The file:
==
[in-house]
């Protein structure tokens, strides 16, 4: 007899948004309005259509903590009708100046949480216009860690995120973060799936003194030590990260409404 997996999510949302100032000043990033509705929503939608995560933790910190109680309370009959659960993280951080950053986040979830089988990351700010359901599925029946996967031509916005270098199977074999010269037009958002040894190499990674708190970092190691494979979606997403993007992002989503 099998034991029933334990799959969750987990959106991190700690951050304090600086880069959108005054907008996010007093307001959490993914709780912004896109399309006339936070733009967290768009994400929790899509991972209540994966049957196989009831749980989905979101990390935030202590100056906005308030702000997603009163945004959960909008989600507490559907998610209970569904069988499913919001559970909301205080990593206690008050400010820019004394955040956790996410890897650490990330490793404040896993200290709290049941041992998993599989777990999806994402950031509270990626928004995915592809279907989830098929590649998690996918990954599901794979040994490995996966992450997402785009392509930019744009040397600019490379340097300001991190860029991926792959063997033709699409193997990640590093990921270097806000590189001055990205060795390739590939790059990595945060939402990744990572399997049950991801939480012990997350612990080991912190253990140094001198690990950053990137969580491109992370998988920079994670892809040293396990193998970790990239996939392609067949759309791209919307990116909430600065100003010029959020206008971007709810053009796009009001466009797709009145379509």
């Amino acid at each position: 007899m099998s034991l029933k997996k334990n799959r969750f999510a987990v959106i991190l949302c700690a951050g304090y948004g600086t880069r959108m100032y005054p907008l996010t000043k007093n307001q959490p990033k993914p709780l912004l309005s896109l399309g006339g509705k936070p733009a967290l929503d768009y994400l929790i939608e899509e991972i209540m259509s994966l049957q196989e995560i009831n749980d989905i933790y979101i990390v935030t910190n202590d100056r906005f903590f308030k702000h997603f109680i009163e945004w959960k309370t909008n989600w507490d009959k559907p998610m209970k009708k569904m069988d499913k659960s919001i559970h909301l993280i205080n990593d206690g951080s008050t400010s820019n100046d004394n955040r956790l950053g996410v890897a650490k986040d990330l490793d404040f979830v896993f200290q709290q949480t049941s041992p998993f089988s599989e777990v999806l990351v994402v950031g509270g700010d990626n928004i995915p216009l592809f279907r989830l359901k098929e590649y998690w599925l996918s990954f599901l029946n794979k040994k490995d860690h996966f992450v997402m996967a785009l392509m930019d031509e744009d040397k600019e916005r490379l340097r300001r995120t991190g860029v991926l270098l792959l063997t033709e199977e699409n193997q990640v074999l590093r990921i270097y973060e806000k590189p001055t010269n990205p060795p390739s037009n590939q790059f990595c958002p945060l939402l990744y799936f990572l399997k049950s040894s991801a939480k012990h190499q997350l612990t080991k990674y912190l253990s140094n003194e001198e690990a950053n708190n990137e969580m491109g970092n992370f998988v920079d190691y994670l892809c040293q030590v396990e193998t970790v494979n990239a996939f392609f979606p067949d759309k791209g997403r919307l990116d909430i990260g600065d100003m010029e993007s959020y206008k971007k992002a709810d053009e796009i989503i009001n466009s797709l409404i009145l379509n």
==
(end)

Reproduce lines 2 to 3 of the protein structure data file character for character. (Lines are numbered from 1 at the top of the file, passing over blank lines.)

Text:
């Protein structure tokens, strides 16, 4: 007899948004309005259509903590009708100046949480216009860690995120973060799936003194030590990260409404 997996999510949302100032000043990033509705929503939608995560933790910190109680309370009959659960993280951080950053986040979830089988990351700010359901599925029946996967031509916005270098199977074999010269037009958002040894190499990674708190970092190691494979979606997403993007992002989503 099998034991029933334990799959969750987990959106991190700690951050304090600086880069959108005054907008996010007093307001959490993914709780912004896109399309006339936070733009967290768009994400929790899509991972209540994966049957196989009831749980989905979101990390935030202590100056906005308030702000997603009163945004959960909008989600507490559907998610209970569904069988499913919001559970909301205080990593206690008050400010820019004394955040956790996410890897650490990330490793404040896993200290709290049941041992998993599989777990999806994402950031509270990626928004995915592809279907989830098929590649998690996918990954599901794979040994490995996966992450997402785009392509930019744009040397600019490379340097300001991190860029991926792959063997033709699409193997990640590093990921270097806000590189001055990205060795390739590939790059990595945060939402990744990572399997049950991801939480012990997350612990080991912190253990140094001198690990950053990137969580491109992370998988920079994670892809040293396990193998970790990239996939392609067949759309791209919307990116909430600065100003010029959020206008971007709810053009796009009001466009797709009145379509």
């Amino acid at each position: 007899m099998s034991l029933k997996k334990n799959r969750f999510a987990v959106i991190l949302c700690a951050g304090y948004g600086t880069r959108m100032y005054p907008l996010t000043k007093n307001q959490p990033k993914p709780l912004l309005s896109l399309g006339g509705k936070p733009a967290l929503d768009y994400l929790i939608e899509e991972i209540m259509s994966l049957q196989e995560i009831n749980d989905i933790y979101i990390v935030t910190n202590d100056r906005f903590f308030k702000h997603f109680i009163e945004w959960k309370t909008n989600w507490d009959k559907p998610m209970k009708k569904m069988d499913k659960s919001i559970h909301l993280i205080n990593d206690g951080s008050t400010s820019n100046d004394n955040r956790l950053g996410v890897a650490k986040d990330l490793d404040f979830v896993f200290q709290q949480t049941s041992p998993f089988s599989e777990v999806l990351v994402v950031g509270g700010d990626n928004i995915p216009l592809f279907r989830l359901k098929e590649y998690w599925l996918s990954f599901l029946n794979k040994k490995d860690h996966f992450v997402m996967a785009l392509m930019d031509e744009d040397k600019e916005r490379l340097r300001r995120t991190g860029v991926l270098l792959l063997t033709e199977e699409n193997q990640v074999l590093r990921i270097y973060e806000k590189p001055t010269n990205p060795p390739s037009n590939q790059f990595c958002p945060l939402l990744y799936f990572l399997k049950s040894s991801a939480k012990h190499q997350l612990t080991k990674y912190l253990s140094n003194e001198e690990a950053n708190n990137e969580m491109g970092n992370f998988v920079d190691y994670l892809c040293q030590v396990e193998t970790v494979n990239a996939f392609f979606p067949d759309k791209g997403r919307l990116d909430i990260g600065d100003m010029e993007s959020y206008k971007k992002a709810d053009e796009i989503i009001n466009s797709l409404i009145l379509n």